Here are some names that have fallen out of popularity in recent times. Which are your favourite?
This name was #2 in Britain in 1932. It means “stone” and connotes a strong “rock foundation”.
Variations: Piers (English (British)), Petrus (German), Petrus, Pieter, Pier (Dutch), Peder, Petter (Swedish)
This name was #9 in 1932 in Britain.
It is an anglicized version of the Scottish COINNEACH and CINÁED. According to Behind The Name, “this name was borne by the Scottish king Kenneth (Cináed) mac Alpin, who united the Scots and Picts in the 9th century. It was popularized outside of Scotland by Sir Walter Scott”
Variations: Cináed, Coinneach (Scottish), Kennith, Kenith (English), Kennet (Swedish)
This name means was #2 in Britain and #9 in North America in the ’30s. It means “Rich Guard” coming from two Old English words. It was the name of many Anglo Saxon kings as well as about 8 kings of England. Ed, Ned and Ted are all diminutives.
Variations: Eadweard (Anglo-Saxon), Edvard (Armenian), Edorta (Basque), Eduard (Catalan)
This named landed at #27 in popularity in 1932. It means “Brave Lion”, derived from two German words.
Variations: Léonard (French), Leonardo (Italian), Lennart (Norwegian), Lelle (Swedish)
This is the anglicized form of a Scottish surname meaning “Dark River”. The short form is, of course, Doug. Douglas was #44 on the list in 1932.
Variation/original: Dubhghlas (Scottish)
This name was #15 in the USA in the 1930s.
What does Arthur mean? According to Behind the Name, the meaning is unknown: “It could be derived from the Celtic elements artos “bear” combined with viros “man” or rigos “king”. Alternatively it could be related to an obscure Roman family name Artorius.”
Diminutives: Art, Tuur (Dutch)
Joseph was #7 in the 1930s. It’s a Hebrew name that mean “he will add” or “God will add”. You may know the story from the book of Genesis about Joseph and his colourful coat, his brothers who sold him as a slave and how he became a high level leader in Egypt saving the nation from starvation during a famine.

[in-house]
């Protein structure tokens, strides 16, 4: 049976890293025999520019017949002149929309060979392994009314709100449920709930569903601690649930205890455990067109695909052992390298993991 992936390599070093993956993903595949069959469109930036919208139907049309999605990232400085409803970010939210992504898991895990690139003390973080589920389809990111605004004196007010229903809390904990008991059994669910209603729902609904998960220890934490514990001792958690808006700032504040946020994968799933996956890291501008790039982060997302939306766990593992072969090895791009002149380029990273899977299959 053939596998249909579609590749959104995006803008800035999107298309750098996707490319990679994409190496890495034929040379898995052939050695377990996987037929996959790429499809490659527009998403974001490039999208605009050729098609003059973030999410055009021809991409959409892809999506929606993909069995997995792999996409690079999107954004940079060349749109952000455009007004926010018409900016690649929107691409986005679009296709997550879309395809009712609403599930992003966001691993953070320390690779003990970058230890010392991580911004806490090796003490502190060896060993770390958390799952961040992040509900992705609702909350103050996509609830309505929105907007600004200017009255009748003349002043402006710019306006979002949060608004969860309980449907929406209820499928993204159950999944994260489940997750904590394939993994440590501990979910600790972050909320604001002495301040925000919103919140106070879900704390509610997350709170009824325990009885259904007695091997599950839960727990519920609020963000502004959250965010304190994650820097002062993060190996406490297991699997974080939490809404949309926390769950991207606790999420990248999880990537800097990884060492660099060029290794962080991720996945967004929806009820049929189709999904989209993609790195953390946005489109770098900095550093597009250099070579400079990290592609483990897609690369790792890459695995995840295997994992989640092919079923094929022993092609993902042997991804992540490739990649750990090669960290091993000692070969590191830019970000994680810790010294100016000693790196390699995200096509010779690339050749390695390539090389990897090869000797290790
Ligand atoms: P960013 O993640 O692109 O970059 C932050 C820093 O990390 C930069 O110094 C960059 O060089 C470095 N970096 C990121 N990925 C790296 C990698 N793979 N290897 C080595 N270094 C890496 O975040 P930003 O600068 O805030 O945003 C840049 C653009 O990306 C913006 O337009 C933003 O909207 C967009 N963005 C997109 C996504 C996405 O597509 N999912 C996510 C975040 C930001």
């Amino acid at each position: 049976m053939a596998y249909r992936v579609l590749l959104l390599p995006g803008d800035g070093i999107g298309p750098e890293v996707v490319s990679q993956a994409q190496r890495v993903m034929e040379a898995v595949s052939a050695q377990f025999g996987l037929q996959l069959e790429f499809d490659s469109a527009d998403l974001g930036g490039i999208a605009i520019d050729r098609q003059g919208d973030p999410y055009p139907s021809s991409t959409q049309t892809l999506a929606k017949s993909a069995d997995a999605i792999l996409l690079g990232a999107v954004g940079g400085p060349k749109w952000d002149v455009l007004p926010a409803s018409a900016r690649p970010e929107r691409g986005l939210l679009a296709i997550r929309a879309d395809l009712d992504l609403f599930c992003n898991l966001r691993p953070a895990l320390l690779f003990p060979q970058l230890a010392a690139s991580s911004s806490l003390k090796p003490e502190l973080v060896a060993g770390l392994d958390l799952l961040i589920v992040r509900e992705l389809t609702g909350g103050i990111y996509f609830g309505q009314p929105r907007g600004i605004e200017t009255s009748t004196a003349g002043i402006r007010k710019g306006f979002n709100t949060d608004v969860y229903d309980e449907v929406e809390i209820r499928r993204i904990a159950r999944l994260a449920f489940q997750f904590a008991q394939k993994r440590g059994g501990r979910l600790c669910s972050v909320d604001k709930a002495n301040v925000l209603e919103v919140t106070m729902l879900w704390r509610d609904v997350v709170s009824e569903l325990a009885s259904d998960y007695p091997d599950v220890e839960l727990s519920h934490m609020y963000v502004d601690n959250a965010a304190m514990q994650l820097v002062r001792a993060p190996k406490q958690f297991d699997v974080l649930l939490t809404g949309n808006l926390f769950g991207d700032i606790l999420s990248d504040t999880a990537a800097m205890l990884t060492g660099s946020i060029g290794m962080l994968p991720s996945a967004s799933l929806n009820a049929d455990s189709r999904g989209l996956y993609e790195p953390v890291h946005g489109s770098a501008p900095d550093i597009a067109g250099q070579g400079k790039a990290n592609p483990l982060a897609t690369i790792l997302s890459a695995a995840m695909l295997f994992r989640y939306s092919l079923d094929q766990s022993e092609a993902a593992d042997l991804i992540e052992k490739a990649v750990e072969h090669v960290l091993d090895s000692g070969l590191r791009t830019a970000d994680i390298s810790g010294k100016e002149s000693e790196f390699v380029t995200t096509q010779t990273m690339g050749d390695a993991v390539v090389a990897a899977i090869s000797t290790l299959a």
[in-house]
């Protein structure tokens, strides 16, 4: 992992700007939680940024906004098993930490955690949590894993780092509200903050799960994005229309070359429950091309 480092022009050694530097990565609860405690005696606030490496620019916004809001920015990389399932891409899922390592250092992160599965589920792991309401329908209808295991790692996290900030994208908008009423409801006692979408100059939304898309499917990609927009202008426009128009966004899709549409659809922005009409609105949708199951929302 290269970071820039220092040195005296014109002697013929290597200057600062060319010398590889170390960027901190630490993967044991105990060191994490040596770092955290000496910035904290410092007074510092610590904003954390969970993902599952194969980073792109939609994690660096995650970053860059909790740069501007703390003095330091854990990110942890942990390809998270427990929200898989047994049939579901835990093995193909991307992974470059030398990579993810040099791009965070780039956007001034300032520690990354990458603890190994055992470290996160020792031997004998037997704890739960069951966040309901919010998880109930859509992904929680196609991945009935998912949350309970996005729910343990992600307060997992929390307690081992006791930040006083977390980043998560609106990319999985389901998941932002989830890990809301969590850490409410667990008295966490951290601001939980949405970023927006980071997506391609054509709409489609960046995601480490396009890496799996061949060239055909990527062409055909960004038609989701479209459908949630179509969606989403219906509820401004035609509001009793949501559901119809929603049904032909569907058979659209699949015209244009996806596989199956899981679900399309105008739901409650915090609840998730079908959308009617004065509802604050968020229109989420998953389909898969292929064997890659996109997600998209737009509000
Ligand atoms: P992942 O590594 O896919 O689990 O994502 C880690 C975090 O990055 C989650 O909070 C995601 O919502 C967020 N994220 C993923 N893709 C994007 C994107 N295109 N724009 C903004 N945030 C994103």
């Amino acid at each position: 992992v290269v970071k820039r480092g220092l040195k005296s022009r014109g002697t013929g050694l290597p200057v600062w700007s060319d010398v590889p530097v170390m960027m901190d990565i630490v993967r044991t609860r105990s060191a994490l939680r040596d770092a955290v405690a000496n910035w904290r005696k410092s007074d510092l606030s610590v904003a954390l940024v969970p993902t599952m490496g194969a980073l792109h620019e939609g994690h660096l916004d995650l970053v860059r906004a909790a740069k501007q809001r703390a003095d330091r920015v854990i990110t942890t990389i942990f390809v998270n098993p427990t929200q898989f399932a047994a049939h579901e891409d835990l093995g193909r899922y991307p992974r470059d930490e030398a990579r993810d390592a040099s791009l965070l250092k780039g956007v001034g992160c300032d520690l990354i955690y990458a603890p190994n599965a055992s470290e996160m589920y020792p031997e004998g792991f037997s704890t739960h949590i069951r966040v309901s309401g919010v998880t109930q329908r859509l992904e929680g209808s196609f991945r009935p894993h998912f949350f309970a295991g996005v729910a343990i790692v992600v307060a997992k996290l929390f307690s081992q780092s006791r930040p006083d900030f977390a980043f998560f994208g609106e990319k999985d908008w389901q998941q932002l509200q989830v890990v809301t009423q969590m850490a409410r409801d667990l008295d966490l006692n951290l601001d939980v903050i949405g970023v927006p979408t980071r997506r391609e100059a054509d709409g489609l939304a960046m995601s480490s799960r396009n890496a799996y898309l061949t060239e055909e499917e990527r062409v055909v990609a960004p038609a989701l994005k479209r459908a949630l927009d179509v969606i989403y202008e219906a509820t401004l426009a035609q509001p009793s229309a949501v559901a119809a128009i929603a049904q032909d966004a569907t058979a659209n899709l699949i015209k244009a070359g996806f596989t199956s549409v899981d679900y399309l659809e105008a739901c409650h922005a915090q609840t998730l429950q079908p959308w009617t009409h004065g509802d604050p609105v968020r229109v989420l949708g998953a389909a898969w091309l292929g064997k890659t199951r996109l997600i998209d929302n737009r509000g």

(If you just started singing a tune from Lloyd Webber’s Joseph and the Amazing Technicolour Dreamcoat, you and I should be friends!)
Variations: Yousef, Youssef, Yusef, Yusuf (Arabic) Yosef (Biblical Hebrew) José, Pepe, Pepito (Spanish)
This names was #32 in the 1930s. It doesn’t register in the Top 100 anymore. It’s another Hebrew name and it means “name of God” or “God has heard”.
Variations: Samuli (Finnish), Shmuel (Hebrew)
From the Greek Theodoros, the name means “Gift of God”.
According to Nameberry,
“When Theodore Roosevelt took office in 1901, the name Theodore was in the Top 40, with Teds and Teddys everywhere. After some damaging stereotypes—the chubby Chipmunk Theodore and Beaver Cleaver’s real name—Theodore went into a decline…”
But, it’s gaining popularity again.
Variations: Tewodros (Amharic), Theodoros (Ancient Greek), Toros (Armenian), Teodor, Todor (Bulgarian), Teo (Croatian)
Diminutives: Theo, Theo (pronounced Tay-Oh), Teddy, Ted, Teddy Bear, Little Bear, BuhBear, Handsome Bear, Theo (Tay-Oh) Potato
Ok. So some of those diminutives are just my son’s nicknames! HERE‘s why we gave our son his name.
Do you know any children with these names? Which name do you like best?